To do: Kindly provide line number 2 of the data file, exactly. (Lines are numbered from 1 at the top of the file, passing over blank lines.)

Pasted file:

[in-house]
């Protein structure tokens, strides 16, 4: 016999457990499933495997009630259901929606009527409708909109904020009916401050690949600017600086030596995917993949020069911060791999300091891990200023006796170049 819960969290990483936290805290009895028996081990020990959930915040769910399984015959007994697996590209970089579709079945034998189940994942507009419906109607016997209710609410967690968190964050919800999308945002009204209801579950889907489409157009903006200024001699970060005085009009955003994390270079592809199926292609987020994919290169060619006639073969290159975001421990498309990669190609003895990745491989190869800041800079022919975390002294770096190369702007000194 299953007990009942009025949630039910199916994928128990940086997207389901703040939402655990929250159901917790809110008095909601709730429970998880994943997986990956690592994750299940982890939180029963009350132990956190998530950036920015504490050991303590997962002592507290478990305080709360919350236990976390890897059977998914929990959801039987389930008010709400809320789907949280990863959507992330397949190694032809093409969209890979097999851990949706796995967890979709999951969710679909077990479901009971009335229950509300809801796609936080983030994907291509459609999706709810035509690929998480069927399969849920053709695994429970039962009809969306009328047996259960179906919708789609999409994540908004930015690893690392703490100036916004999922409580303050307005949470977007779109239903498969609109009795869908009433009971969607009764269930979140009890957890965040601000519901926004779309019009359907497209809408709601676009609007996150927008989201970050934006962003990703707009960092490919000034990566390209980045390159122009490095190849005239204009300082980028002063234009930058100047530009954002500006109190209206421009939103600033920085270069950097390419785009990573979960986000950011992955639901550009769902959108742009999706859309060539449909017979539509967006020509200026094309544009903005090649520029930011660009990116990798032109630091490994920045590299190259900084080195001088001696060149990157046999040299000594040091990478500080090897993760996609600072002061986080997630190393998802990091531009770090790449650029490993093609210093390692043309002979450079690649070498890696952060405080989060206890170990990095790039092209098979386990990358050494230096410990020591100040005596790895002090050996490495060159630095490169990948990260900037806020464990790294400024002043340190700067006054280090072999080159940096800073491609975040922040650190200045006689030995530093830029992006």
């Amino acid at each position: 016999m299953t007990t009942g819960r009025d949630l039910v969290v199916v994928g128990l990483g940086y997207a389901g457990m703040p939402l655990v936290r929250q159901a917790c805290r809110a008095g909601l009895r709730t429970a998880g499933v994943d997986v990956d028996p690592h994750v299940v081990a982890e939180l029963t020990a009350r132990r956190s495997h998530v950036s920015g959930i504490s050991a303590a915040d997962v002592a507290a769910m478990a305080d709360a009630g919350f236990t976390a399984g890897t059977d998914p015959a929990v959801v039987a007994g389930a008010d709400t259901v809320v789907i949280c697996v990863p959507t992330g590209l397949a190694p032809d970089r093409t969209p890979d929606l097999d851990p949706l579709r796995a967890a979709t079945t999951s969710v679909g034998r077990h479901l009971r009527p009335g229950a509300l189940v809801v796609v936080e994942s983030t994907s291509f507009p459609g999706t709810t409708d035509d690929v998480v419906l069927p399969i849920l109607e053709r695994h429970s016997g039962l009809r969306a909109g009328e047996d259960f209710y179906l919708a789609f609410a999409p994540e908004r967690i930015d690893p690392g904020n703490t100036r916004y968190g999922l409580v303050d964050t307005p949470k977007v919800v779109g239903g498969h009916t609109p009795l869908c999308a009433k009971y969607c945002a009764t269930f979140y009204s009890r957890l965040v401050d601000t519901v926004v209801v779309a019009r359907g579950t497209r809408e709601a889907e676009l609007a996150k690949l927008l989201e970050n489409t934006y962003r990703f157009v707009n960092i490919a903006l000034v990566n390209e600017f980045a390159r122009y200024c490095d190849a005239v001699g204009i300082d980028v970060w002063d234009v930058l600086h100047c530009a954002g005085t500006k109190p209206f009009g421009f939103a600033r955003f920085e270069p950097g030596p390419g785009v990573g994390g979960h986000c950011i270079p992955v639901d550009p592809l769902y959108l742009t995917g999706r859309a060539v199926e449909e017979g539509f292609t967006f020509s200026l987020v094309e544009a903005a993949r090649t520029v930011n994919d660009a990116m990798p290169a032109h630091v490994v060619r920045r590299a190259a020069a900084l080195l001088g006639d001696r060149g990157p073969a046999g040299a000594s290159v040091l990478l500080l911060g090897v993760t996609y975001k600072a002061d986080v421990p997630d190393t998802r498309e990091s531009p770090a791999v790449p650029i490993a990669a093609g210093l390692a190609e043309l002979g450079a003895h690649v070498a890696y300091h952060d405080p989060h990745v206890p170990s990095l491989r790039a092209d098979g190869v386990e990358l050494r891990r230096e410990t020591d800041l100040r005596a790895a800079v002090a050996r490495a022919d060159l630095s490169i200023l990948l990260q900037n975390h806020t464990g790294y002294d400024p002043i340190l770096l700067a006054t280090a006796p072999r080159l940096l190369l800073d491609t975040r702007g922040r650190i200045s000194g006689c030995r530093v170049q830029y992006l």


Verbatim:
């Protein structure tokens, strides 16, 4: 016999457990499933495997009630259901929606009527409708909109904020009916401050690949600017600086030596995917993949020069911060791999300091891990200023006796170049 819960969290990483936290805290009895028996081990020990959930915040769910399984015959007994697996590209970089579709079945034998189940994942507009419906109607016997209710609410967690968190964050919800999308945002009204209801579950889907489409157009903006200024001699970060005085009009955003994390270079592809199926292609987020994919290169060619006639073969290159975001421990498309990669190609003895990745491989190869800041800079022919975390002294770096190369702007000194 299953007990009942009025949630039910199916994928128990940086997207389901703040939402655990929250159901917790809110008095909601709730429970998880994943997986990956690592994750299940982890939180029963009350132990956190998530950036920015504490050991303590997962002592507290478990305080709360919350236990976390890897059977998914929990959801039987389930008010709400809320789907949280990863959507992330397949190694032809093409969209890979097999851990949706796995967890979709999951969710679909077990479901009971009335229950509300809801796609936080983030994907291509459609999706709810035509690929998480069927399969849920053709695994429970039962009809969306009328047996259960179906919708789609999409994540908004930015690893690392703490100036916004999922409580303050307005949470977007779109239903498969609109009795869908009433009971969607009764269930979140009890957890965040601000519901926004779309019009359907497209809408709601676009609007996150927008989201970050934006962003990703707009960092490919000034990566390209980045390159122009490095190849005239204009300082980028002063234009930058100047530009954002500006109190209206421009939103600033920085270069950097390419785009990573979960986000950011992955639901550009769902959108742009999706859309060539449909017979539509967006020509200026094309544009903005090649520029930011660009990116990798032109630091490994920045590299190259900084080195001088001696060149990157046999040299000594040091990478500080090897993760996609600072002061986080997630190393998802990091531009770090790449650029490993093609210093390692043309002979450079690649070498890696952060405080989060206890170990990095790039092209098979386990990358050494230096410990020591100040005596790895002090050996490495060159630095490169990948990260900037806020464990790294400024002043340190700067006054280090072999080159940096800073491609975040922040650190200045006689030995530093830029992006």